Following Our Heart

Since the inception of the neurostimulation device industry, many market observers, analysts, and investors have compared the emerging market for implanted neuro devices to the growth of cardiac devices 20 years ago. One of the most recent people to make that comparison is Alan Levy, CEO of Northstar Neuroscience and keynote speaker at the 2005 Neurotech Leaders Forum [see article p7].

Levy is in a position to know. Prior to founding Northstar, he was CEO of Heartstream, a manufacturer of automatic external defibrillators that was eventually sold to Hewlett-Packard. Before that, he was president of Heart Technology, a manufacturer of coronary devices that was sold to Boston Scientific. Many of Northstar’s venture capital investors are no doubt betting that Levy can turn that trick again, and judging from his description at the Forum of Northstar’s technology for cortical stimulation, that seems like a safe bet at the moment.

Any doubt that investors may have had about the long-term viability of the neurotechnology market should have been put to rest with St. Jude’s purchase of ANS this month [see article, p1]. Coming on the heels of Boston Scientific’s purchase of Advanced Bionics last year, the stage is now set for a showdown in neuromodulation devices among three medical device giants, Medtronic, Boston Scientific, and St. Jude, who just happen to be competitors in the cardiac device market. This recent M&A activity still leaves J&J/Guidant on the sidelines in neurostim devices, but not for long in our estimation.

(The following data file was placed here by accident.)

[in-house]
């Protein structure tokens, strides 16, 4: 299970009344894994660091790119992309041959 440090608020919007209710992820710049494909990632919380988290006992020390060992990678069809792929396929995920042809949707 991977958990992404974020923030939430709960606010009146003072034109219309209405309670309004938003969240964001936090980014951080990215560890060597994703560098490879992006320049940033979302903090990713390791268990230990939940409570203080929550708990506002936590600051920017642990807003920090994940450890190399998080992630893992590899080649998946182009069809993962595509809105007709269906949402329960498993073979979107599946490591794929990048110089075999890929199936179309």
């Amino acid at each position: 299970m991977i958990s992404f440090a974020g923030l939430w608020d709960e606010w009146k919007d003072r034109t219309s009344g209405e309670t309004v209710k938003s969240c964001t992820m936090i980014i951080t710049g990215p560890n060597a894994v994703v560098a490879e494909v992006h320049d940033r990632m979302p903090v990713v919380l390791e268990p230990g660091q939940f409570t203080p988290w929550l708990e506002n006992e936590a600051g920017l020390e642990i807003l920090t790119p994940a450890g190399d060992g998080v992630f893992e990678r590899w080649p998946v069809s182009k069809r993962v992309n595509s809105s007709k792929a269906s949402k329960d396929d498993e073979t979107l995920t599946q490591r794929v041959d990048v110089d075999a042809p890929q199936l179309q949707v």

The comparison of neurotech to cardiac devices is certainly a flattering one. Our forthcoming research report The Market for Neurotechnology: 2006-2010 projects the worldwide neurotech device market will exceed $3 billion next year; the cardiac market will likely be 10 times that. Still, we can’t help thinking that the comparison may be limiting in the long run, given the much larger number of clinical applications, medical specialties, and patient populations that can be served with neuro devices.

With all the attention given to the big three’s competition in neuromodulation devices, there are several other very promising categories of neurotech devices that have yet to gain the same level of investor and analyst interest. Neurorehabilitation devices, such as muscle stimulators, neurorobotic systems, and neural regeneration stimulators, are poised for dramatic growth, according to our report. And new types of neural prostheses, including motor prostheses and new FES devices, have already attracted the attention of device makers such as Otto Bock, Hanger, and Ossur.

We would not be too surprised if this publication were to feature a front page article about Victhom, Cyberkinetics, Bioness, Andara, or some other neurotech startup being acquired by a medical device giant.

James Cavuoto
Editor and Publisher



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